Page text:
Wednesday Morning News

Regardless of how many "initial thoughts" posts on Apple’s event yesterday, a common theme starts to emerge when you realise that Apple’s media-focused event was unlike its regular hardware-focused ones. For starters, two out of the three subscription services announced were without pricing or any kind of firm release date. The proof is in the pudding, as they say, and without any real details about how Apple News+, Apple Card, Apple Arcade, or Apple TV+ will work, that makes it hard to analyse how successful each one of Apple’s new services will be. We’ll just have to wait and see.

Not only that, but in the midst of everything that was announced it’s easy to get things mixed up. The Verge clarifies that the TV app on iOS and the Apple TV (and soon, macOS) will let you subscribe to individual content providers, for even more TV shows and movies beyond those already offered via the iTunes Store. Apple TV+, on the other hand, will be Apple’s own original programming library featuring content from everyone Apple brought on stage to talk about their current projects; Steven Spielberg’s Amazing Stories, JJ Abrams’ Little Voice, Jennifer Aniston’s, Reese Witherspoon’s, and Steve Carrell’s The Morning Show, as well as two documentaries from Oprah. It remains to be seen whether any of them will be worth the as-yet-unknown price of entry, but at the very least, they should be available locally when they launch around September.

The one part of the event that is now available, albeit only in the US and Canada, is Apple News+, a subscription-based news and magazine service that provides all-you-can-read access to 241 magazines. MacStories has the full list of magazines, although note that newspapers and digital publishers (i.e. websites) aren’t counted, with about half of those using the more mobile-friendly Apple News Format.

I believe there are still questions regarding what the US$10/month Apple News+ subscription includes, particularly with regards to existing paywalled sites like the Wall Street Journal, where a subscription costs $35/month. A paywalled article at the WSJ says that Apple News+ subscribers will be able to access all content, but only from the past three days or newer. Will there be significant enough changes to warrant subscribing to Apple News+ when it launches in Australia this year? It’s probably too early to tell.

Apple Card was arguably the most compelling offering announced yesterday for those uninterested in magazines, newspapers, or TV shows and movies, which makes it all the more curious that Apple’s own credit card was designed primarily to solve US-based banking and payments problems. As the slide showed, while Australian banks were a little slow on the uptake of Apple Pay, 99% of merchants accept it, and there are few companies that are doing smart things with payments. As one financial analyst claims, Apple Card is far from revolutionary, although it might enough differently to be compelling for Americans. As for its part, Goldman Sachs says it is exploring opportunities to launch Apple Card in international markets.

Apple released iOS 12.2 yesterday to support some of the changes announced on stage. For the rest of us, there’s four new Animoji to have a play with, changes to how the Remote tile works from the iOS 12 Control Centre, and a number of other minor changes as covered by AppleInsider. Apple also released macOS 10.4.4 with Safari Dark Mode and Apple News+ support. And while we’re all waiting for watchOS 5.2 to be released, information in iOS 12.2 suggests the Apple Watch Series 4 ECG feature may be coming to the UK and other European countries when it is finally released.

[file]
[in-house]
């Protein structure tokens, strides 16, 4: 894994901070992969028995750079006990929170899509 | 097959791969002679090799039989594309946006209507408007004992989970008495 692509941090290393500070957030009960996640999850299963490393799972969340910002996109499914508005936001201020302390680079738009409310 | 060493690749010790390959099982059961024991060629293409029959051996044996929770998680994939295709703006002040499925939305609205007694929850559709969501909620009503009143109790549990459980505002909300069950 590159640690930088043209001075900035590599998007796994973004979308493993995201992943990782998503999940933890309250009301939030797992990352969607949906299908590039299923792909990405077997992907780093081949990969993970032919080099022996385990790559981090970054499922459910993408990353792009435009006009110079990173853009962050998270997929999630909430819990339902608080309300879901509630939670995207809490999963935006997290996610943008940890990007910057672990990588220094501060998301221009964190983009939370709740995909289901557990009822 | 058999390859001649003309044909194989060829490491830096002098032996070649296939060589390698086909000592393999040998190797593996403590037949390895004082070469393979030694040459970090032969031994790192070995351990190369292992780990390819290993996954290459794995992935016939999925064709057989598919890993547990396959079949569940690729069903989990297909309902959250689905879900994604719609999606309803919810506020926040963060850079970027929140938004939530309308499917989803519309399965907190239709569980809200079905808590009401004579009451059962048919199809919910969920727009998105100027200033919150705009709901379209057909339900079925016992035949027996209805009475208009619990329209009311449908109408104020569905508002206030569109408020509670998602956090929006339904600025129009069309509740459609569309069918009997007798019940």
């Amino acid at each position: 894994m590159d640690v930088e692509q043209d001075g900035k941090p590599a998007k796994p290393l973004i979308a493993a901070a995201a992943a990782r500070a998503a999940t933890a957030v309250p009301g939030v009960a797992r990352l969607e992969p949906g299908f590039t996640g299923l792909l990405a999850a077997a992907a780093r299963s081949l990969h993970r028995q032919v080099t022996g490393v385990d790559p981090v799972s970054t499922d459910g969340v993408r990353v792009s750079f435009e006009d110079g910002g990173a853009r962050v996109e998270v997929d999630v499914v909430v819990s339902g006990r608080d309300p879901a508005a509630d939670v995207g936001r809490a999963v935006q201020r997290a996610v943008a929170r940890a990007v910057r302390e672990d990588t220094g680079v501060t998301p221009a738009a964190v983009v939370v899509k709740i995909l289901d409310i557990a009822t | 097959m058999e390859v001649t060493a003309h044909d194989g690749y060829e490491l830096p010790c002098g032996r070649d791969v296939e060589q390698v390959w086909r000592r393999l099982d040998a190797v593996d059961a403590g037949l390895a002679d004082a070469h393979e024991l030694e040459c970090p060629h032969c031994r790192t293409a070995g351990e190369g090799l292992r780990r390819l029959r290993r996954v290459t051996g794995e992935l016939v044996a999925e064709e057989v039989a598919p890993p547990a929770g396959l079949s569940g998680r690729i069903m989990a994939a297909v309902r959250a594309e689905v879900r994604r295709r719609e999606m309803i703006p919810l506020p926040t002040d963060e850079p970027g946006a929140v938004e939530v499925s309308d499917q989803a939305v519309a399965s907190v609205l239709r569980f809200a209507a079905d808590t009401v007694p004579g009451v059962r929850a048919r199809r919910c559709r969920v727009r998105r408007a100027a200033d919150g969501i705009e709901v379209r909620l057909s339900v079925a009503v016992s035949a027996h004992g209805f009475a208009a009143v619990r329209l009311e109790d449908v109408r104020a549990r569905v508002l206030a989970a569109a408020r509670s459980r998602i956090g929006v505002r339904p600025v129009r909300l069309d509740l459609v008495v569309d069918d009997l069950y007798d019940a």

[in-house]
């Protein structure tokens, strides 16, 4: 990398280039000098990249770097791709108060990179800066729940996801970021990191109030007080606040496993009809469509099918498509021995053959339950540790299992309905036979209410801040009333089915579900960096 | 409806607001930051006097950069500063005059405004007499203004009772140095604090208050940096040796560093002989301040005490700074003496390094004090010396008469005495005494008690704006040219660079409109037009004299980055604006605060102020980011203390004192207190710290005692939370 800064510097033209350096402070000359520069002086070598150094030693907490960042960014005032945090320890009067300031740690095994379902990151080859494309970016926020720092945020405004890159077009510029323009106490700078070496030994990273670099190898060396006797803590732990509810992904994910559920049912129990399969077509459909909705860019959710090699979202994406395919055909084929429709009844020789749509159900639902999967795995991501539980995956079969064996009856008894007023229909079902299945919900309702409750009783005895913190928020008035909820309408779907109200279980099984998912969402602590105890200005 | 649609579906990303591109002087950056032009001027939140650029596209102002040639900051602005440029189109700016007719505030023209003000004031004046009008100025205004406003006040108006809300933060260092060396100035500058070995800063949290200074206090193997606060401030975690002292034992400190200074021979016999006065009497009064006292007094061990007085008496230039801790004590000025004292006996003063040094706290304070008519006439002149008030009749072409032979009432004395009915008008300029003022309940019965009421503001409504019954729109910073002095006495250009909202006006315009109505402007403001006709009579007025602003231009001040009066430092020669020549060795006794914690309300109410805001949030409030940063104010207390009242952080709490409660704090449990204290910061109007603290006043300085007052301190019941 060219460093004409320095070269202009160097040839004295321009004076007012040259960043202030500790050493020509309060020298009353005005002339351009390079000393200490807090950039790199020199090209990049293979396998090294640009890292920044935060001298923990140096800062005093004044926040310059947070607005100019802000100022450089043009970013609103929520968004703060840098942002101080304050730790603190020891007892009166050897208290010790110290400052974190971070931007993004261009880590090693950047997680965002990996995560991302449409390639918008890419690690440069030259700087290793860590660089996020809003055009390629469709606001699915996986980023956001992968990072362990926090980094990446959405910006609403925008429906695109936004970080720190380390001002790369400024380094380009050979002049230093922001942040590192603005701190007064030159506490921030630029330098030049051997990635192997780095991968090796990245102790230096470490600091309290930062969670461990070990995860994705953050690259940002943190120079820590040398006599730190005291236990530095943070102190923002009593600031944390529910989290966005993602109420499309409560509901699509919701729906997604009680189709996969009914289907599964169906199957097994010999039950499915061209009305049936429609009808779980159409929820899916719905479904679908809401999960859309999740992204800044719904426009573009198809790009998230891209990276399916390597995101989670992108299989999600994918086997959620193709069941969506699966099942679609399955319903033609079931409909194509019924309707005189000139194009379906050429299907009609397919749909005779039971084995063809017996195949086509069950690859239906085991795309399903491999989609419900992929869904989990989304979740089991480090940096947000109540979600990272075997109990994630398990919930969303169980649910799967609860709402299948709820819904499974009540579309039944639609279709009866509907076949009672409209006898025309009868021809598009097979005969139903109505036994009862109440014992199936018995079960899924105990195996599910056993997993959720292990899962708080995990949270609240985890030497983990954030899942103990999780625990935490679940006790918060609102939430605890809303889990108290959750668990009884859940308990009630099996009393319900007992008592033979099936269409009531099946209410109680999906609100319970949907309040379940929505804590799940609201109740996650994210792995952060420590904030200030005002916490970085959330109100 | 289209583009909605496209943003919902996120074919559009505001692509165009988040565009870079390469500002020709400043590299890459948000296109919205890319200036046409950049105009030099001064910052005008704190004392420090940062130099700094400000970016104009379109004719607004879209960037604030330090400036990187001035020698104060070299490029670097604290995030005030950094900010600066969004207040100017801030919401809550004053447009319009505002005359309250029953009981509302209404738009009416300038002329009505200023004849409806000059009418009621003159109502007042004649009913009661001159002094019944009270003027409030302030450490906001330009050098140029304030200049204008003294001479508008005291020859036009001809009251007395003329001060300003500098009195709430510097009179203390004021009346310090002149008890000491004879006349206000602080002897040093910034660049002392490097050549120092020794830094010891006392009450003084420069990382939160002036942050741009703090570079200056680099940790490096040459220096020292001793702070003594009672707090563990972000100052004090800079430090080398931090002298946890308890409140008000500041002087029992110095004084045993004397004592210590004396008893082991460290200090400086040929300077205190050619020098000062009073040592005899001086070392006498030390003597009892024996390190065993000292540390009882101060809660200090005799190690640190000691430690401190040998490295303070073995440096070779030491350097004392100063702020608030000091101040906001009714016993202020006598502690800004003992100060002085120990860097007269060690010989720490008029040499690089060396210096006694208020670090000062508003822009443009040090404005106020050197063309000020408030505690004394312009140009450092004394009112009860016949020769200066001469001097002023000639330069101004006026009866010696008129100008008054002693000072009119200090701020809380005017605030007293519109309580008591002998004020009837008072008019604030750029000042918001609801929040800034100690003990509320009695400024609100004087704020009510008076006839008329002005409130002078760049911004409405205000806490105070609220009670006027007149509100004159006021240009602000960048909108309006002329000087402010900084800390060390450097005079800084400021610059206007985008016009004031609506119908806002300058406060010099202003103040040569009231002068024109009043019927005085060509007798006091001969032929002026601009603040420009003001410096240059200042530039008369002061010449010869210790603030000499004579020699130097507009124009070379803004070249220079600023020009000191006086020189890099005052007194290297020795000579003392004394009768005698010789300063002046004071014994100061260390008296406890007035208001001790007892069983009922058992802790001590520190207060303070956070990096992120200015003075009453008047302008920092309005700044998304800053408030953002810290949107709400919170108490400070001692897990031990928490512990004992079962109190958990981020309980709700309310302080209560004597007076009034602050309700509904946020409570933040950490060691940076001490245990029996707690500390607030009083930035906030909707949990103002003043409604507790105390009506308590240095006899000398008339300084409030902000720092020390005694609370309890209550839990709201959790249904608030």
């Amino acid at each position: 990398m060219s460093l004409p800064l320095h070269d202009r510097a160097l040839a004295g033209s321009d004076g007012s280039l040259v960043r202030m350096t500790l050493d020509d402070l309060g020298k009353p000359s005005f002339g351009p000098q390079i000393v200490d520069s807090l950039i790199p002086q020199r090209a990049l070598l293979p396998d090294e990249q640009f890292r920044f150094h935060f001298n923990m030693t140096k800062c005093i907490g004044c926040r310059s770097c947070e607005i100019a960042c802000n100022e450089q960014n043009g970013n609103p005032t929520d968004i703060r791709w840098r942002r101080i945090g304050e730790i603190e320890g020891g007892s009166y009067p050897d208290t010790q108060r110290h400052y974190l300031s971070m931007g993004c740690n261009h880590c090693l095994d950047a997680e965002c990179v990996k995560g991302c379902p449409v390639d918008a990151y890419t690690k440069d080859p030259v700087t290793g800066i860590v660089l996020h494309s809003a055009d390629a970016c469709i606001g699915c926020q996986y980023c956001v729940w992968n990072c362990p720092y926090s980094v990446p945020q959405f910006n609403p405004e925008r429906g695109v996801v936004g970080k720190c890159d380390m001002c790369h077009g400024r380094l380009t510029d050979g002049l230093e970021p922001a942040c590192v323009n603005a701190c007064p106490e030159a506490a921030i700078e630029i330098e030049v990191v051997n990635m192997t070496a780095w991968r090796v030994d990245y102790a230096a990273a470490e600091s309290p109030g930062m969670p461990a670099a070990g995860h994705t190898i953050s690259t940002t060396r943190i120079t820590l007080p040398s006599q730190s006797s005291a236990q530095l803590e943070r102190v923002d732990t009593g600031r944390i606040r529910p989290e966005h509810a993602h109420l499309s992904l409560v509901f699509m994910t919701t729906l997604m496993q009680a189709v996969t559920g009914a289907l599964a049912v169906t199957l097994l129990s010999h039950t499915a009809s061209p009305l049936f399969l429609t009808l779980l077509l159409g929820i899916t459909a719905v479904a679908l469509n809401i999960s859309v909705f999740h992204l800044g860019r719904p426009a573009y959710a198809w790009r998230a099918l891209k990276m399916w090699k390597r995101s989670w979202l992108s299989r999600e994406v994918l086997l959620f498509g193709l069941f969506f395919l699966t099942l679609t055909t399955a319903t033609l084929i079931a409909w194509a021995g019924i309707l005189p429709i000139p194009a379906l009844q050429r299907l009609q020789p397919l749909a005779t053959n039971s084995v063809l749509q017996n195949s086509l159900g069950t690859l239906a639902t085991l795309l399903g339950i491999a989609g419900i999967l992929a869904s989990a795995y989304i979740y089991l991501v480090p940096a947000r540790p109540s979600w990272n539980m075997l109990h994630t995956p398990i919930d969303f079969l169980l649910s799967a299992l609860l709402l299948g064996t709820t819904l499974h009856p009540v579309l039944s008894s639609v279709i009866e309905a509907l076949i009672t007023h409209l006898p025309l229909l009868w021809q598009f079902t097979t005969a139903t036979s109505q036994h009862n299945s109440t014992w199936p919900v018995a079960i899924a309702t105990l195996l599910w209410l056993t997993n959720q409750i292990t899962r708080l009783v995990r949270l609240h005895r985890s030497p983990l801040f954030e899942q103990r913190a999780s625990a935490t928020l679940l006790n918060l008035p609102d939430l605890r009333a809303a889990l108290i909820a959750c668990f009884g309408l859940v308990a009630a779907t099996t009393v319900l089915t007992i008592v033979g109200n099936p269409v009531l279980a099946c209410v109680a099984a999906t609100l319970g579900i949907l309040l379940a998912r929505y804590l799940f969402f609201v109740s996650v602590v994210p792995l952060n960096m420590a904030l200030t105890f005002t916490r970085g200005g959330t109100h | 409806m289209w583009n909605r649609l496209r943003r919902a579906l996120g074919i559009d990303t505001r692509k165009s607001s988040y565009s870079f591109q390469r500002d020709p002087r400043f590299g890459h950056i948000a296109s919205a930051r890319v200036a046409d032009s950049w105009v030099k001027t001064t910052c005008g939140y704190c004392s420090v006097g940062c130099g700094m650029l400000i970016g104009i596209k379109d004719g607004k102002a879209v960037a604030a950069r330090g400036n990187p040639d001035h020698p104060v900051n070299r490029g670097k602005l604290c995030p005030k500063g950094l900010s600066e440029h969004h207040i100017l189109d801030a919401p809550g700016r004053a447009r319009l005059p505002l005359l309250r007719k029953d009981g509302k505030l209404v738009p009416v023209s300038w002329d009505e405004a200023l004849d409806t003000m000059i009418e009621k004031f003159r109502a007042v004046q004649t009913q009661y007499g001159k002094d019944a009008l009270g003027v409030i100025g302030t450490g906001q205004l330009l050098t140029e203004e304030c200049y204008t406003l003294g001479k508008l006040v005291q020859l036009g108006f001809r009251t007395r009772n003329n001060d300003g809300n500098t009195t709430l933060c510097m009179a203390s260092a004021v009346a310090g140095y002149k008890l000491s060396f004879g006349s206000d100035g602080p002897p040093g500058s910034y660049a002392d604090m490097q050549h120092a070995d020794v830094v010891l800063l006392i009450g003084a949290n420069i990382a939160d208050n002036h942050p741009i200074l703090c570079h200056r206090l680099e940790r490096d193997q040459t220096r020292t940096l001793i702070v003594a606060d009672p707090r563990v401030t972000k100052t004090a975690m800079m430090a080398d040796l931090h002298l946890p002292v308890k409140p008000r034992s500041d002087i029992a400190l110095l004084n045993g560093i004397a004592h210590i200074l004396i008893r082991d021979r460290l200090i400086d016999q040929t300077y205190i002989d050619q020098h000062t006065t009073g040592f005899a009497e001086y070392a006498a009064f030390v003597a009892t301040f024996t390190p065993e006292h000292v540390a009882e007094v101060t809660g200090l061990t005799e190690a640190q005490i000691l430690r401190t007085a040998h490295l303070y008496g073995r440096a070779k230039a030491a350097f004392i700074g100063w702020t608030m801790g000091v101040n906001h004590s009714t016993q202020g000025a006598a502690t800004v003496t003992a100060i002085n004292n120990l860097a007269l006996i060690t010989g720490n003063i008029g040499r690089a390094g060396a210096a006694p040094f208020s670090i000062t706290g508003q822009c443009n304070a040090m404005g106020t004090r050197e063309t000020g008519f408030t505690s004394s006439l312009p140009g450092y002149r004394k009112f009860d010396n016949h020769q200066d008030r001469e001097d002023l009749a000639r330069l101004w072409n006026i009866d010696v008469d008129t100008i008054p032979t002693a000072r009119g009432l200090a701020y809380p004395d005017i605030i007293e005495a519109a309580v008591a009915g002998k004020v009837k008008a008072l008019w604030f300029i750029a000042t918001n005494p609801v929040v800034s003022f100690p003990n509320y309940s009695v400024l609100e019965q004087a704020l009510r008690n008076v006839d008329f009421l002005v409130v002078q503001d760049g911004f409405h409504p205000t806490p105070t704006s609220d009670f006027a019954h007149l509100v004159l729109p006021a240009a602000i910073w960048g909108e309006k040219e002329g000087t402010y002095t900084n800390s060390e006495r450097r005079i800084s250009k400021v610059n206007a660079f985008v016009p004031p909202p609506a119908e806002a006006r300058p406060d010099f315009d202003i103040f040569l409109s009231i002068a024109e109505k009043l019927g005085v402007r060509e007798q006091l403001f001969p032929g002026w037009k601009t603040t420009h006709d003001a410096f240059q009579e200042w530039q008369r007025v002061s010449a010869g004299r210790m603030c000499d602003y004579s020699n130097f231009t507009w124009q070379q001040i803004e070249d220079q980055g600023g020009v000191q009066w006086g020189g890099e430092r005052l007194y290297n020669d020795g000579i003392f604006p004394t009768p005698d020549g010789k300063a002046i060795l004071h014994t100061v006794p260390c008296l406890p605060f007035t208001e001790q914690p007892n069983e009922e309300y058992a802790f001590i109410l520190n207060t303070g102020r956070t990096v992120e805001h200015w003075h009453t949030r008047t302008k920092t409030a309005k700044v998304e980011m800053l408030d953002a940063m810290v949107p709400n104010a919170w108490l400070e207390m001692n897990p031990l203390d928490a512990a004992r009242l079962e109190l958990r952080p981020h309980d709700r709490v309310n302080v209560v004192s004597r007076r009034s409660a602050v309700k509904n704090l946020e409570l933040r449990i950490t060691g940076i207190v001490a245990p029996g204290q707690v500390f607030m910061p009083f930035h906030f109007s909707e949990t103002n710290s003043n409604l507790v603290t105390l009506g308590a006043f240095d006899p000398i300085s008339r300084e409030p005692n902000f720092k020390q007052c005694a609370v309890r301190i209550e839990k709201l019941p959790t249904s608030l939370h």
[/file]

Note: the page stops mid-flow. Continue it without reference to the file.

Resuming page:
Also new in iOS 12.2 is a product leak of wire-free PowerBeats Pro. The brand-new Beats product has never been seen before, although they look just like regular PowerBeats, only without a cable between them. The PowerBeats Pro also come with a charging case like AirPods, with the hint that you’ll also be able to charge these wirelessly, like AirPods. No details on pricing or availability, but now the cat’s out of the bag, it shouldn’t be too long.

There’s also a new version of Apple’s Shortcuts app, which is the second major update since October. MacStories says there’s new Apple Notes actions that can be performed in this version, as well as new Travel Time estimates that can be used to tell you when you need to leave for your next appointment or event.

The latest Apple vs Qualcomm verdict has found Apple guilty of infringing on two Qualcomm patents relating to power management and data download speeds, according to The Verge. Now, the International Trade Commission says some iPhones with competing Intel modems might be blocked from entering the US via a trade ban, although the judgement is still pending review by the ITC.

Apple Stores around the world were putting their video walls to good use yesterday, showing a live-stream of Apple’s media event. The piece from 9to5Mac seems to suggest the Apple Stores were showing livestreams of the event, but that should have only been possible for locations where the event lined up with that store’s opening hours. I’m not confident any Australian Apple Stores were open at 4am to show off what Apple had to say, although they may have played back the stream later in the day.

Notable Replies

  1. I wouldn’t call anything related to Goldman Sachs in the least bit “compelling” and personally wouldn’t have anything to do with it

  2. That’s OK, those of us sans prejudices against financial companies will enjoy the benefits of an integrated credit card with all of the privacy and security that Apple offers.

    When they make it available in Australia, of course.

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